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Many people find it easy and convenient to use credit and ATM cards. The Fair Credit Billing Act (FCBA) and the Electronic Fund Transfer Act (EFTA) offer procedures for you and businesses to use if your cards are lost or stolen.
Limiting Your Financial Loss
Report the loss or theft of your credit and ATM cards to the card issuers as quickly as possible. Many companies have toll-free numbers and 24-hour service to deal with such emergencies. It's a good idea to follow up your phone calls with a letter. Include your account number, when you noticed your card was missing, and the date you first reported the loss.
You also may want to check your homeowner's insurance policy to see if it covers your liability for card thefts. If not, some insurance companies will allow you to change your policy to include this protection.
Credit Card Loss. If you report the loss before the cards are used, the FCBA says the card issuer cannot hold you responsible for any unauthorized charges. If a thief uses your cards before you report them missing, the most you will owe for unauthorized charges is $50 per card. This is true even if a thief uses your credit card at an ATM machine to access your credit card account.
However, it's not enough simply to report your credit card loss. After the loss, review your billing statements carefully. If they show any unauthorized charges, send a letter to the card issuer describing each questionable charge. Again, tell the card issuer the date your card was lost or stolen and when you first reported it to them. Be sure to send the letter to the address provided for billing errors. Do not send it with a payment or to the address where you send your payments unless you are directed to do so.
ATM Card Loss. If you report an ATM card missing before it's used without your permission, the EFTA says the card issuer cannot hold you responsible for any unauthorized withdrawals. If unauthorized use occurs before you report it, the amount you can be held liable for depends upon how quickly you report the loss. For example, if you report the loss within two business days after you realize your card is missing, you will not be responsible for more than $50 for unauthorized use.
However, if you don't report the loss within two business days after you discover the loss, you could lose up to $500 because of an unauthorized withdrawal. You risk unlimited loss if you fail to report an unauthorized transfer or withdrawal within 60 days after your bank statement is mailed to you. That means you could lose all the money in your bank account and the unused portion of your line of credit established for overdrafts.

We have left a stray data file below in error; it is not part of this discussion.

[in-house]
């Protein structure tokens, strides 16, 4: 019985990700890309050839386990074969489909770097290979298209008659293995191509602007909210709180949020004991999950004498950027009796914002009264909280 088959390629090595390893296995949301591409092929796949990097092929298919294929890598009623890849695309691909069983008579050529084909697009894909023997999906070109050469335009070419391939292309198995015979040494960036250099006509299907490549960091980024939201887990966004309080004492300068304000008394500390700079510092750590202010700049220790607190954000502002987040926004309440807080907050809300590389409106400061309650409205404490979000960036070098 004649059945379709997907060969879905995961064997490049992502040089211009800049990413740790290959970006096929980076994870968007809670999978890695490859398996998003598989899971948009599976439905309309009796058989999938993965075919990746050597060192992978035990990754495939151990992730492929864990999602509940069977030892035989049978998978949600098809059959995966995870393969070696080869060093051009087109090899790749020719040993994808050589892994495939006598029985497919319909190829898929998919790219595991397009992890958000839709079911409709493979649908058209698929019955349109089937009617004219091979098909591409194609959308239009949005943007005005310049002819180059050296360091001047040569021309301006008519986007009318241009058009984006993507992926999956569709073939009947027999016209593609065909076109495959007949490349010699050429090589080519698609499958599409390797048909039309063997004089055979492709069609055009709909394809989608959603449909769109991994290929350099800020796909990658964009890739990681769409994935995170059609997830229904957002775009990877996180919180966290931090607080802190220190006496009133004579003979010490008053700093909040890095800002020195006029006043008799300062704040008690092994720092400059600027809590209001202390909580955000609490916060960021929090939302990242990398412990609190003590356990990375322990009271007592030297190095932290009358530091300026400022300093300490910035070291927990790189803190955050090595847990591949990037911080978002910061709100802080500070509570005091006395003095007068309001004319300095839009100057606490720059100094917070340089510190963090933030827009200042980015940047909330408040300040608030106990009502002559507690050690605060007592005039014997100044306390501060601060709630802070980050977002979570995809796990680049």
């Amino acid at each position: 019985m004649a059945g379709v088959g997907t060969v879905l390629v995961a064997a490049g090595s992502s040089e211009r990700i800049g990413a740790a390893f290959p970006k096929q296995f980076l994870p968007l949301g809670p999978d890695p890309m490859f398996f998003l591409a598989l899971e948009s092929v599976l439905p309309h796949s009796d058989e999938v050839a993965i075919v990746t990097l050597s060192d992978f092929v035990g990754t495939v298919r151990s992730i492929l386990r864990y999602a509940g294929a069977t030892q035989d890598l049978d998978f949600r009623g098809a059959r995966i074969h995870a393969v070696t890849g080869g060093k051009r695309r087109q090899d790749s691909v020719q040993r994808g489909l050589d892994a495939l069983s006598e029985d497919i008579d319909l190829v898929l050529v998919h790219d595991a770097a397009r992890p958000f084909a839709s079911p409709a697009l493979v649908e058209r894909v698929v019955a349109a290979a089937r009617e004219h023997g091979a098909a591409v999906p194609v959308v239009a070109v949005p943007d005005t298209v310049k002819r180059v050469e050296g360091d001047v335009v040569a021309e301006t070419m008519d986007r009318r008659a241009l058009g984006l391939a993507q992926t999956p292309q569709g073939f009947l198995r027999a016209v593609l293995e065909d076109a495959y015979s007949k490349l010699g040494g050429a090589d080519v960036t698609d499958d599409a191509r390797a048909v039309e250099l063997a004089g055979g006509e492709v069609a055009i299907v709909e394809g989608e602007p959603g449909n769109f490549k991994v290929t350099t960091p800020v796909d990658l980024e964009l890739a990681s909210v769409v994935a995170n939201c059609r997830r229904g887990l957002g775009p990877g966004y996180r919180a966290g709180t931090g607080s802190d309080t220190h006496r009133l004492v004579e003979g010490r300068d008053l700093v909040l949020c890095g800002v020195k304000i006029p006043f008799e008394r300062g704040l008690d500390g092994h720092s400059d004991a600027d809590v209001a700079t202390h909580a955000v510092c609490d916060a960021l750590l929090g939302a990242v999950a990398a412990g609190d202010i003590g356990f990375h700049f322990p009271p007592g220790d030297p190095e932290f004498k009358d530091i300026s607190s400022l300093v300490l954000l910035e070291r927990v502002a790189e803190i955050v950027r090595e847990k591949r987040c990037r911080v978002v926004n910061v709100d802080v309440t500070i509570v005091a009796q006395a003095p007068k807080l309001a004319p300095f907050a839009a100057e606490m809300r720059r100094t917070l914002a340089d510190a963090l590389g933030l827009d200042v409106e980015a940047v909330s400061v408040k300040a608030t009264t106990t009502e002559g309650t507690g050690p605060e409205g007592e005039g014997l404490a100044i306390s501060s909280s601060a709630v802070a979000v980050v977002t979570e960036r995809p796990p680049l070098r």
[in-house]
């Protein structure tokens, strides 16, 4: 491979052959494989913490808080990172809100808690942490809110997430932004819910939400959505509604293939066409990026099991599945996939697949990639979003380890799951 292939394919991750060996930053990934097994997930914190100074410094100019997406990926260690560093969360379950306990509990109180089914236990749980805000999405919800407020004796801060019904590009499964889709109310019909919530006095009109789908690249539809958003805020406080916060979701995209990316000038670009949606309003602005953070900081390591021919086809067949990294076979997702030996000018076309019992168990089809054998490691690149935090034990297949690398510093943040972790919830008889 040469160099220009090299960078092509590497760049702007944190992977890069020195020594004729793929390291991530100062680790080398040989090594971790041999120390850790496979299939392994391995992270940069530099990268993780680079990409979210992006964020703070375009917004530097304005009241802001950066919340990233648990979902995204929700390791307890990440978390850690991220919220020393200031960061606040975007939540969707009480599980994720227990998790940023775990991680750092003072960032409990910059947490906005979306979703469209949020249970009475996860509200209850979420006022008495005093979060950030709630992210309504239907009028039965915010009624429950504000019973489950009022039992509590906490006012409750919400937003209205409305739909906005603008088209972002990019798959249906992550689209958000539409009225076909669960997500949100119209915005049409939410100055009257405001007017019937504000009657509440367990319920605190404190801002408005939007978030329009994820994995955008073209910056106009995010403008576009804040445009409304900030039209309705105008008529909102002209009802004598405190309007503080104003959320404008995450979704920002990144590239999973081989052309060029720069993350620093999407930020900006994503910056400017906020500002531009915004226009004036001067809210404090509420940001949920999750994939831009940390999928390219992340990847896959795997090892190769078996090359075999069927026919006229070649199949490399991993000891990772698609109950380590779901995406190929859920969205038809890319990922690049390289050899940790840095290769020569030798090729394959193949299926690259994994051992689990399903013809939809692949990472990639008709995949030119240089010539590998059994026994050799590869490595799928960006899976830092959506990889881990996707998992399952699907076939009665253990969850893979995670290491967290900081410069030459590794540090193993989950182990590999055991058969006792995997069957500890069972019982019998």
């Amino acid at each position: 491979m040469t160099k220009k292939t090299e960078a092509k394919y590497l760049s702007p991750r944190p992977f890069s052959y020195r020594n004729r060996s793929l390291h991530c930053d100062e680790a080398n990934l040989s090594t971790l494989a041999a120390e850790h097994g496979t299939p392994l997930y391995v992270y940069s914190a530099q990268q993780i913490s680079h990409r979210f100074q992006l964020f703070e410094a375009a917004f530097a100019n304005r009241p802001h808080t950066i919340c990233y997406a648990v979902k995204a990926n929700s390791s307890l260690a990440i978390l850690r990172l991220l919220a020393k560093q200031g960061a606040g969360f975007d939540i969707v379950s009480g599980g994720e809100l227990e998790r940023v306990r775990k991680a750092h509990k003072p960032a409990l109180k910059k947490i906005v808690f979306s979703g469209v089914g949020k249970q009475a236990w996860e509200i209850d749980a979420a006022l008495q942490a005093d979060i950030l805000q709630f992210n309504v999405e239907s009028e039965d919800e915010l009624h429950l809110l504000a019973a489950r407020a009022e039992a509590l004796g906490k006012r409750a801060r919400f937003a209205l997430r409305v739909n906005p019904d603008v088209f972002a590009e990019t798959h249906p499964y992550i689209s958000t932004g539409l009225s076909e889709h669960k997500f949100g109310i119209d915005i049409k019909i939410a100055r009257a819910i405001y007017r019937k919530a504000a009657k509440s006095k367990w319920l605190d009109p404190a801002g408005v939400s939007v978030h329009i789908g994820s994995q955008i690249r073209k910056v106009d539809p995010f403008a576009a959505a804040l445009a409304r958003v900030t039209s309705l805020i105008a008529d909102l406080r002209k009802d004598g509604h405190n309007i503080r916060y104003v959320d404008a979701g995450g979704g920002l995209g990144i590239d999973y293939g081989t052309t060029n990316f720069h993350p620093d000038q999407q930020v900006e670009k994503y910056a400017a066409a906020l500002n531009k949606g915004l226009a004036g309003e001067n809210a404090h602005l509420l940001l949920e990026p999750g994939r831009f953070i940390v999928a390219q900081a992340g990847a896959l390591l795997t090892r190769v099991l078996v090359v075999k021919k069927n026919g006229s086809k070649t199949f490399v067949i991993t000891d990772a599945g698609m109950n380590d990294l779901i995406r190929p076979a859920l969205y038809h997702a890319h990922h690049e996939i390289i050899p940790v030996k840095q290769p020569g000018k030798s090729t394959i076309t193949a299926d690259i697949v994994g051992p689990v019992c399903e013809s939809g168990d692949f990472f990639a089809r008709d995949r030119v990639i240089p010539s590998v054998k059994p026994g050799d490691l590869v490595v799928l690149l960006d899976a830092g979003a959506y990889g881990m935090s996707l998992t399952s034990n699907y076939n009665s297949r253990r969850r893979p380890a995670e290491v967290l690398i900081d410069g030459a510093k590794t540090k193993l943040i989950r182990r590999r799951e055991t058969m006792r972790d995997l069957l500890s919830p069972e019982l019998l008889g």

If unauthorized transactions show up on your bank statement, report them to the card issuer as quickly as possible. Once you've reported the loss of your ATM card, you cannot be held liable for additional amounts, even if more unauthorized transactions are made.
The best protections against card fraud are to know where your cards are at all times and to keep them secure. For ATM card protection, it's important to keep your Personal Identification Number (PIN) a secret. Don't use your address, birth date, phone or social security number. Memorize the number. Statistics show that in one-third of ATM card frauds, cardholders wrote their PINS on their ATM cards or on slips of paper kept with their cards.
The following suggestions may help you protect your credit and ATM card accounts.
For Credit Cards:
For ATM cards:
For an annual fee of $10 to $35, companies will notify the issuers of your credit and ATM accounts if your card is lost or stolen. This service allows you to make only one phone call to report all card losses rather than calling individual issuers. Most services also will request replacement cards on your behalf.
Purchasing a card registration service may be convenient, but it's not required. The FCBA and the EFTA give you the right to contact your card issuers directly in the event of a loss or suspected unauthorized use.
If you decide to buy a registration service, compare offers. Carefully read the contract to determine the company's obligations and your liability. For example, will the company reimburse you if it fails to notify card issuers promptly once you've called in the loss to the service? If not, you could be liable for unauthorized charges.
See Web Site on Credit Card Loss Protection.
The following federal agencies are responsible for enforcing federal laws that govern credit and ATM card transactions. Questions concerning a particular card issuer should be directed to the enforcement agency responsible for that issuer.
|State Member Banks of the Federal Reserve System
Consumer and Community Affairs
Board of Governors of the Federal Reserve System
20th & C Sts., N.W.
Washington, D.C. 20551
Comptroller of the Currency
Mail Stop 7-5
Washington, D.C. 20219
|Federal Credit Unions
National Credit Union Administration
1776 G St., N.W.
Washington, D.C. 20456
|Non-Member Federally Insured Banks|
Office of Consumer Programs
Federal Deposit Insurance Corporation
550 Seventeenth St., N.W.
Washington, D.C. 20429
|Federally Insured Savings and Loans, and Federally Chartered State Banks
Consumer Affairs Program
Office of Thrift Supervision
1700 G St., N.W.
Washington, D.C. 20552
|Other Credit Card Issuers|
(includes retail/gasoline companies)
Consumer Response Center
Federal Trade Commission
Washington, D.C. 20580
The FTC publishes a series of free brochures on credit-related issues. For a complete list of publications, write for Best Sellers, Consumer Response Center, Federal Trade Commission, Washington, D.C. 20580; or call (202) 326-2222, TDD (202) 326-2502.